[R] Integer vs numeric
(Ted Harding)
Ted.Harding at manchester.ac.uk
Mon Jan 28 22:46:32 CET 2008
On 28-Jan-08 21:23:12, Roland Rau wrote:
> Christophe Genolini wrote:
>> Hi the list.
>>
>> I do not understand the philosophy behind numeric and integer.
>> - 1 is numeric (which I find surprising)
>> - 2 is numeric.
>> - 1:2 is integer.
>> Why is that ?
>>
> I hope I can answer your question at least partly:
> Numeric means "double", i.e. internally stored as a double precision
> floating point number. As far as I know this is the default.
> You can, however, force an object to be, e.g. an integer, a single
> prevision float or a double precision float.
> as.integer(12)
> as.single(12)
> as.double(12)
>
> So far I only needed this if I wanted to call some C or Fortran code.
> Maybe there are other applications when you need to force the type?
>
> I hope this helps at least a bit further?
>
> Roland
Further to the above: The help
?":"
says:
Value:
For numeric arguments [as opposed to factors],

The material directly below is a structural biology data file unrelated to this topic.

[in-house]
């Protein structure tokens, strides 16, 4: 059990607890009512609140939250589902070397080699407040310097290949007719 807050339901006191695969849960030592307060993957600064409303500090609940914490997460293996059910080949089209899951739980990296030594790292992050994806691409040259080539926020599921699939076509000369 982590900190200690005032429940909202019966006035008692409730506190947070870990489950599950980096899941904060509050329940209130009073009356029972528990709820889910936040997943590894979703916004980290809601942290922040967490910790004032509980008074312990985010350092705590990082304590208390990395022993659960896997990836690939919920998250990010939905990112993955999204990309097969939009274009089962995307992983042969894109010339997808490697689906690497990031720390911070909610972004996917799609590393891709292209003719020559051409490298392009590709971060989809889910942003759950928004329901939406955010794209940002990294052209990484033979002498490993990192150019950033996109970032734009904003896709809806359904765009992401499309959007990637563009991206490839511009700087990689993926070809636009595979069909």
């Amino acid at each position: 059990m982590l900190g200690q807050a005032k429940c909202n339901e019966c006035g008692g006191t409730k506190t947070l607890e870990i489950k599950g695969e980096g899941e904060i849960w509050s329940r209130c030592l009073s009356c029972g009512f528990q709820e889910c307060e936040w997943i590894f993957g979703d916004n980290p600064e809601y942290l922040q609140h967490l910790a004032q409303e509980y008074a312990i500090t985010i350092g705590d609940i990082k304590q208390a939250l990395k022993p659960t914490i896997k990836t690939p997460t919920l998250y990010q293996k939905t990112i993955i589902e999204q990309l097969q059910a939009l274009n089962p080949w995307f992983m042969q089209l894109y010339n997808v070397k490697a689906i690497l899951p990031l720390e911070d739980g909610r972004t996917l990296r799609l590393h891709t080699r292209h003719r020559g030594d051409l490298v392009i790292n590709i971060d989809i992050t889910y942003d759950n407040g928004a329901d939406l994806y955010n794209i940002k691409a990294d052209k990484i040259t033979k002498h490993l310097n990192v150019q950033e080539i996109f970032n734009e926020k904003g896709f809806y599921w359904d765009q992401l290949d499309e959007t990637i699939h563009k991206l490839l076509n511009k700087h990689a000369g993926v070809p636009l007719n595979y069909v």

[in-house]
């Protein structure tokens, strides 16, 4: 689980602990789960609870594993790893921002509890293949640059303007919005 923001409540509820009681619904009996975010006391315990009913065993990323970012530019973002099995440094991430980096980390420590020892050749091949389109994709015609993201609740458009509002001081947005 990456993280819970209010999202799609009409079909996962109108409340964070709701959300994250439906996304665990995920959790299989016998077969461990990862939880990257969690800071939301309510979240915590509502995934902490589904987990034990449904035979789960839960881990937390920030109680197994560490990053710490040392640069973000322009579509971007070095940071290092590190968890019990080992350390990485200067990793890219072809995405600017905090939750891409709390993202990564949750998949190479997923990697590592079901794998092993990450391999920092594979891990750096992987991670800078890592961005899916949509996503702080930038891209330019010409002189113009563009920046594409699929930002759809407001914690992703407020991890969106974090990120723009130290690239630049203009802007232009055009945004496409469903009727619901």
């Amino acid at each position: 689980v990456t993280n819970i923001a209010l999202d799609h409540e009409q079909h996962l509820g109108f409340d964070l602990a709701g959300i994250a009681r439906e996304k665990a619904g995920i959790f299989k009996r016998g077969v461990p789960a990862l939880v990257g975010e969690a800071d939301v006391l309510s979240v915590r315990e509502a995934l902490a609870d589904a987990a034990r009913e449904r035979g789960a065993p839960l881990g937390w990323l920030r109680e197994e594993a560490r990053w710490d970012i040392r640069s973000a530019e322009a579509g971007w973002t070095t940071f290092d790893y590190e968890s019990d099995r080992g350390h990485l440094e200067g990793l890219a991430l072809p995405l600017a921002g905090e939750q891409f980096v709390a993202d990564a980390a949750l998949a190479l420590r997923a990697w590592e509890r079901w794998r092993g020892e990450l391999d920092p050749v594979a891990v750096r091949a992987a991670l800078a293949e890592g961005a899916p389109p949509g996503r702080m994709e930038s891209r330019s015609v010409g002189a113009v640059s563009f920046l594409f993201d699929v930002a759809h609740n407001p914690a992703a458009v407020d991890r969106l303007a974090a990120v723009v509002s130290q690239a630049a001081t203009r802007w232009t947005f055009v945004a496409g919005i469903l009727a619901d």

a numeric vector. This will be of type 'integer'
if 'from' and 'to' are both integers and
representable in the integer type, otherwise of
type 'numeric'.
By "if 'from' and 'to' are both integers" I understand
it to mean "if the values of 'from' and 'to' are
integers (in the mathematical realm)", i.e. this
does not refer to the R type.
Thus:
a<-1; b<-2
str(a)
# num 1
str(b)
# num 2
str((a:b))
# int [1:2] 1 2
so a and b were numeric when created, but since their
values are integers (etc.) (a:b) has integer type.
Presumably this is for computational efficiency.
Integer arithmetic on a computer is faster than
floating-point arithmetic; and if the computation
can be done in the CPU registers ("register arithmetic")
then it is faster still (as I presume is the case here).
Mind you. I'm guessing here. I have had nothing to do
with the implementation of arithmetic in R, so cannot
answer authoritatively for the motivations of those
who did!
Best wishes,
Ted.
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Date: 28-Jan-08 Time: 21:46:28
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